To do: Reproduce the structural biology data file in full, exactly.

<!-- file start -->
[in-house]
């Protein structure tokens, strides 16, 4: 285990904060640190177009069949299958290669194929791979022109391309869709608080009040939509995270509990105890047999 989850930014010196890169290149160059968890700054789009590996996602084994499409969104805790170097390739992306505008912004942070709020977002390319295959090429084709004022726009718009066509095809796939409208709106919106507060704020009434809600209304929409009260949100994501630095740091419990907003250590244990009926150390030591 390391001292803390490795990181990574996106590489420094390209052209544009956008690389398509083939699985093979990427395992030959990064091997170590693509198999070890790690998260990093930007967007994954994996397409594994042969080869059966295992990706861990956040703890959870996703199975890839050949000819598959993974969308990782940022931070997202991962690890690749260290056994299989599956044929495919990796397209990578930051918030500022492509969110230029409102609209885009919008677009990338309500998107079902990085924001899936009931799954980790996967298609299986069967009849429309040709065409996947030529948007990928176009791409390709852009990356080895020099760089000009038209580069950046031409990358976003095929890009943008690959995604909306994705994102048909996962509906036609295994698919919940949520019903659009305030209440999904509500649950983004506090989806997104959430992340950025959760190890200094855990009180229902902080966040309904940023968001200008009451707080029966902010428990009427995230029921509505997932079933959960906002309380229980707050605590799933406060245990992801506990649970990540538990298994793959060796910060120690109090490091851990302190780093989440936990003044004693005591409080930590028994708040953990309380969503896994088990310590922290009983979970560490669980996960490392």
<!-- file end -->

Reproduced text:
[in-house]
């Protein structure tokens, strides 16, 4: 285990904060640190177009069949299958290669194929791979022109391309869709608080009040939509995270509990105890047999 989850930014010196890169290149160059968890700054789009590996996602084994499409969104805790170097390739992306505008912004942070709020977002390319295959090429084709004022726009718009066509095809796939409208709106919106507060704020009434809600209304929409009260949100994501630095740091419990907003250590244990009926150390030591 390391001292803390490795990181990574996106590489420094390209052209544009956008690389398509083939699985093979990427395992030959990064091997170590693509198999070890790690998260990093930007967007994954994996397409594994042969080869059966295992990706861990956040703890959870996703199975890839050949000819598959993974969308990782940022931070997202991962690890690749260290056994299989599956044929495919990796397209990578930051918030500022492509969110230029409102609209885009919008677009990338309500998107079902990085924001899936009931799954980790996967298609299986069967009849429309040709065409996947030529948007990928176009791409390709852009990356080895020099760089000009038209580069950046031409990358976003095929890009943008690959995604909306994705994102048909996962509906036609295994698919919940949520019903659009305030209440999904509500649950983004506090989806997104959430992340950025959760190890200094855990009180229902902080966040309904940023968001200008009451707080029966902010428990009427995230029921509505997932079933959960906002309380229980707050605590799933406060245990992801506990649970990540538990298994793959060796910060120690109090490091851990302190780093989440936990003044004693005591409080930590028994708040953990309380969503896994088990310590922290009983979970560490669980996960490392």